Seaside guest house turned HMO hits out at Premier Inn for ‘negative impact’
PUBLISHED: 12:20 04 June 2019 | UPDATED: 12:20 04 June 2019
A shared house tagged as “very inadequate” by a planning inspector has applied again to be allowed to operate as an HMO.
Rhonadean, a former guest house in Wellesley Road, Great Yarmouth, had morphed into an 18 unit HMO (house of multiple occupation) without permission.
Fears were raised about it being over-crowded and substandard leading to enforcement action.
Now, the owners are asking to carry on running it as an HMO but with larger rooms and more kitchen, dining, and lounge space for tenants.
Documents submitted in support of the change-of-use application say demand for holiday accommodation has fallen.
They say: "New hotels with on site parking such as Premier Inns are being granted approval and this is having a negative impact on the traditional guest house.
"There is a high demand for low cost accommodation within the borough.
"The property is clean, tidy, and well-managed as an HMO and has been granted a temporary licence for letting the existing 18 rooms."
Under the planned improvements tenants will have facilities to cook their own meals and make use of new communal lounge and dining spaces.
The number of units will dip to 13.
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The statement adds: "The HMO gives decent accommodation to working people on low incomes who could not otherwise afford to buy or rent a property.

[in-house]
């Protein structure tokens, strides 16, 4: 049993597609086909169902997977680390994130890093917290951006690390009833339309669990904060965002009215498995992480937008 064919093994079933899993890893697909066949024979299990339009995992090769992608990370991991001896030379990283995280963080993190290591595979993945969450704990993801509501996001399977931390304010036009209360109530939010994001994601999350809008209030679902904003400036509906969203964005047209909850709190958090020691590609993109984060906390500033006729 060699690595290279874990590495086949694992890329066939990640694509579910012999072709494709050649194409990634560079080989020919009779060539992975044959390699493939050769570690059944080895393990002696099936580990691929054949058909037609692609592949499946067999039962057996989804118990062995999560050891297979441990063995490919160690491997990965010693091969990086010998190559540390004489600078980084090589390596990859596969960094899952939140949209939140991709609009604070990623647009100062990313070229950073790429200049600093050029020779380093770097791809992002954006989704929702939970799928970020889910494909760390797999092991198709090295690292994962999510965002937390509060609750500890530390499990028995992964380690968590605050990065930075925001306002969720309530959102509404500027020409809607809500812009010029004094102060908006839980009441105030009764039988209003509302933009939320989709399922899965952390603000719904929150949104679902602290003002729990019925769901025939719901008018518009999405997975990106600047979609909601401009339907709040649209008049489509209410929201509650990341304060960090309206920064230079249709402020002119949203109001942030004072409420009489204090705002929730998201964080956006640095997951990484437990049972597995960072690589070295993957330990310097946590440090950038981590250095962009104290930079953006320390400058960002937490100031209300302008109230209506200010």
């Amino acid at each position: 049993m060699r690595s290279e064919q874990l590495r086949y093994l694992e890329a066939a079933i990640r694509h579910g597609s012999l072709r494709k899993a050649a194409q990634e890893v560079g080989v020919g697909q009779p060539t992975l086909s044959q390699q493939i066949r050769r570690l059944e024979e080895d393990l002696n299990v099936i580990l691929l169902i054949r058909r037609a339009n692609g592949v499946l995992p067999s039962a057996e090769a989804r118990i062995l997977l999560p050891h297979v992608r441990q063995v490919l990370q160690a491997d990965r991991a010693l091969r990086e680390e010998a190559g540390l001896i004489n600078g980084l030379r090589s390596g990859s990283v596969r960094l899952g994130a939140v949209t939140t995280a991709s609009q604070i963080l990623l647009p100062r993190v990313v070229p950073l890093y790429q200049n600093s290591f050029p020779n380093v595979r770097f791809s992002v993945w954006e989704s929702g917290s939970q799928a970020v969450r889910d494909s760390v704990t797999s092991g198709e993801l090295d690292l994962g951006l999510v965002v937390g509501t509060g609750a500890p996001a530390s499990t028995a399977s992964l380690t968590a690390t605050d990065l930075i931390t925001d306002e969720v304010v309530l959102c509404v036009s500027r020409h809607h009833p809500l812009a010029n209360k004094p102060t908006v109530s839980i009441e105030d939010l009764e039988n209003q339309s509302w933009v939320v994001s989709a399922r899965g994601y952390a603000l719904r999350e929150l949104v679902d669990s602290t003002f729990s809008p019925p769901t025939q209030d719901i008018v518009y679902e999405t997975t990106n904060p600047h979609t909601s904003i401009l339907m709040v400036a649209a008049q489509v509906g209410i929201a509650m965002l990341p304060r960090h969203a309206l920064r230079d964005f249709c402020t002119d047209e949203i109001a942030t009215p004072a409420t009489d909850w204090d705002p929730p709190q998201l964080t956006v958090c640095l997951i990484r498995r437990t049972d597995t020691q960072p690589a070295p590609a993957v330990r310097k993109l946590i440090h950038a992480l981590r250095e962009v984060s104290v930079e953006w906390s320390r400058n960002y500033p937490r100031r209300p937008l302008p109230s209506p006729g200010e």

"The building should be lived in, it is an asset to the local community.
"The workers who live here contribute to the local economy.
"There is an urgent need to boost the supply of housing and therefore the application should be supported."
The owners sought planning permission to convert the guest house into an HMO in 2017, but this was refused by Great Yarmouth Borough Council.
The local authority then served an enforcement notice as it was operating as an HMO without proper planning permission.
The owners appealed the notice and refusal, but these were dismissed by a planning inspector earlier this year.
In her decision, published in February, planning inspector Diane Lewis said when council officers visited the property cooking facilities comprised of two microwaves.
"I consider that the kitchen and communal facilities are very inadequate to serve an 18 unit HMO," she said.
"I conclude that the development fails to ensure a good standard of amenity for all the residents in the HMO."
A spokesperson for the owners said there was no existing kitchen facility for the tenants at the time, but said they were in the process of creating one.
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